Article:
When filmed/recorded and with no post, gunshots sound like a bit of a damp squib, hence most everything one hears in a film has been added or enhanced during post production.
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Old 23rd Oct 2021, 19:25
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Way back when I was in high school, my math (Geometry) teacher accidentally shot his brother. They had both been part of one of those teams that does old west 'fast draw' shootouts for exhibitions and the like.
His brother had moved out of town but had come back for a visit - and decided they should have a 'shootout' for old times sake. His brother loaded up the revolvers, they faced each other about about 20 ft., and did a 'quick draw'.
My teacher said he'd fired a few rounds when suddenly his brother was laying on the ground, and there was all this red stuff on the far wall . In addition to the blank rounds, my teacher had some 'target' rounds - which have a flat face rather than the normal bullet tip so they punch a clean hole in the target - and look rather like a blank round if you don't look too close, and one of the target rounds had somehow gotten mixed in with the blank rounds.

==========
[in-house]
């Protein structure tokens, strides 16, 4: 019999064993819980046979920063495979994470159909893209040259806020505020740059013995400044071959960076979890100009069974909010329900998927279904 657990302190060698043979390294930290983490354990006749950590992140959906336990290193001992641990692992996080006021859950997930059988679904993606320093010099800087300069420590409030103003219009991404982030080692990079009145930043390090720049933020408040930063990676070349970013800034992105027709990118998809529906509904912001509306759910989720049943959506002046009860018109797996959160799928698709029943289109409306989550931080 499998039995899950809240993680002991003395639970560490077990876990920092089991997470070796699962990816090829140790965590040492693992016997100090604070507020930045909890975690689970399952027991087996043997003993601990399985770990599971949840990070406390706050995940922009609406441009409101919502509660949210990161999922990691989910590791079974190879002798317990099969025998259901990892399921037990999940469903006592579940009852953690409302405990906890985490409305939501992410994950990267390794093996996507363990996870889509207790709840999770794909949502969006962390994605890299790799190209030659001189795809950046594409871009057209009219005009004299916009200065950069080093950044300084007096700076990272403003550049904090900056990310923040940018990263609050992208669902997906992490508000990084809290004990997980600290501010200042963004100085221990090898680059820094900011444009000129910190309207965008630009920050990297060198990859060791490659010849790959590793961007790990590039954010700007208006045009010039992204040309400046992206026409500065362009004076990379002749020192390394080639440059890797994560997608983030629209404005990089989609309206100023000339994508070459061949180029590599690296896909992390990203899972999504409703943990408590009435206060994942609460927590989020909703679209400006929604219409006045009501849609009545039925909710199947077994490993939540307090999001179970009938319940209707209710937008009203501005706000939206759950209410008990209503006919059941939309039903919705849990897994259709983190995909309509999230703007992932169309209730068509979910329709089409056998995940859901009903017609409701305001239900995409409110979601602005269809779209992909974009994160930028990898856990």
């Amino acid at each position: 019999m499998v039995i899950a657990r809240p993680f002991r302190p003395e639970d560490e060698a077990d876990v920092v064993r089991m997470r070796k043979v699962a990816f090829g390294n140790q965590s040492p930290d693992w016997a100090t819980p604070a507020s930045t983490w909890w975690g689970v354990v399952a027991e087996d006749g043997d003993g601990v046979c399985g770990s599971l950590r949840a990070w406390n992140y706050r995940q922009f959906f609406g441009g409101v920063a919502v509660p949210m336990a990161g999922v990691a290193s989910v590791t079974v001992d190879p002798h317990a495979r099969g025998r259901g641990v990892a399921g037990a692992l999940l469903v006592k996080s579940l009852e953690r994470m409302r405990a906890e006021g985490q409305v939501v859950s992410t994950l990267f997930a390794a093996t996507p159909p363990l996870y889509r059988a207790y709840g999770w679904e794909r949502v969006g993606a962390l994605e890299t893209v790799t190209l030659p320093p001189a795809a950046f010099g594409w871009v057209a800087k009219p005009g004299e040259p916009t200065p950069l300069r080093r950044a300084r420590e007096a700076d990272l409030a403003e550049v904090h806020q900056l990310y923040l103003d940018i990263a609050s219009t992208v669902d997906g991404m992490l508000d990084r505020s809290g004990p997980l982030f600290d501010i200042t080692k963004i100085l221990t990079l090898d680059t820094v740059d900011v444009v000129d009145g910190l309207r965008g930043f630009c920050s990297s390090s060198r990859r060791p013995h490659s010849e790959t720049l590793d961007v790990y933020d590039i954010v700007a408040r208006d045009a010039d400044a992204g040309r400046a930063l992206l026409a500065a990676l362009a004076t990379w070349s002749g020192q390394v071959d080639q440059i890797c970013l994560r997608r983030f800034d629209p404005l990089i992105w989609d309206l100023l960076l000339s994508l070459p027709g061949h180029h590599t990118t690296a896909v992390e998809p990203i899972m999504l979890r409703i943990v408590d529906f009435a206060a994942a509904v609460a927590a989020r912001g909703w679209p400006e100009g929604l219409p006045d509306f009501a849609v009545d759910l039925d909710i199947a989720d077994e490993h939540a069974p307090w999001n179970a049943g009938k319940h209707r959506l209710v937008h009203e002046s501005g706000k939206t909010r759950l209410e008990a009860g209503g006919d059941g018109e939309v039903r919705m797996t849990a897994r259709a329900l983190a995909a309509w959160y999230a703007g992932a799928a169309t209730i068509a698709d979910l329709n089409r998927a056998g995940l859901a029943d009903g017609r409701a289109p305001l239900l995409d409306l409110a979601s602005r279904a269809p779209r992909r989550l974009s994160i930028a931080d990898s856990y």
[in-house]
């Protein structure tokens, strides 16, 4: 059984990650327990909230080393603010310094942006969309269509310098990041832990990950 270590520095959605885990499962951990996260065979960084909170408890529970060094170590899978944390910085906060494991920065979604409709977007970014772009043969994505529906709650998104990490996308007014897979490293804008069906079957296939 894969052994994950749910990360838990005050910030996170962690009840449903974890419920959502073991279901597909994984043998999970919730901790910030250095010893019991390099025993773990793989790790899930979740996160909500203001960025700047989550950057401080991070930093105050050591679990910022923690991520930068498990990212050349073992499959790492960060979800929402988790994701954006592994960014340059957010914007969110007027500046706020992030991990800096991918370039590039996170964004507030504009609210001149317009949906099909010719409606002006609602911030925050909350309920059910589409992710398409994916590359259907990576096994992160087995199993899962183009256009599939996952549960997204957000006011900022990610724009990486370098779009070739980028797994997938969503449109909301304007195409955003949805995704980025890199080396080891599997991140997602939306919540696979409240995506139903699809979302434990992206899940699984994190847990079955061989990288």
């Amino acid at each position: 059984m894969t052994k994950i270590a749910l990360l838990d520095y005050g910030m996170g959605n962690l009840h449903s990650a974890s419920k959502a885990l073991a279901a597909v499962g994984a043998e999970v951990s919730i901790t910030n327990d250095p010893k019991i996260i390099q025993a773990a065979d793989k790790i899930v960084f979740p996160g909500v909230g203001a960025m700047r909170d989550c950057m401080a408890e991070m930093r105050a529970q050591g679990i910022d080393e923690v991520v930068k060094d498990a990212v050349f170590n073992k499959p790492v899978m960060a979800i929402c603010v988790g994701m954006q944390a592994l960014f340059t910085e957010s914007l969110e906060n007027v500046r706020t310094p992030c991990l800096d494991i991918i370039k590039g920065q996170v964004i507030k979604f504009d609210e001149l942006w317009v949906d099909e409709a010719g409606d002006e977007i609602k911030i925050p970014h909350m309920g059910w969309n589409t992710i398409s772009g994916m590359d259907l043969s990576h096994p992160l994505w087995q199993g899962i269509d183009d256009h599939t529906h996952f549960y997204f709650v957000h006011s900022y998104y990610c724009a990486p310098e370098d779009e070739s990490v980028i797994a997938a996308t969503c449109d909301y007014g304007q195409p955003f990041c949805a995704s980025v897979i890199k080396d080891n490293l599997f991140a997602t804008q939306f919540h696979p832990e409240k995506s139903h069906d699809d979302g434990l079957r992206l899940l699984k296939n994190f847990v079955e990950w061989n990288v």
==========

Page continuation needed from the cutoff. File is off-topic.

Miraculously, the bullet did a through and through of his brother without hitting anything important and his brother survived with a relatively minor wound. Because his brother survived and could tell the police that he'd been the one that loaded the guns, my teacher didn't get charged - otherwise I'm sure he would have spent significant time in prison (he said he got a nasty grilling by the police before they talked to his brother in the hospital - he said 'you know that scene in the movies with the suspect sitting in a dark room with a single light shinning in his face while the police question him? It's true!)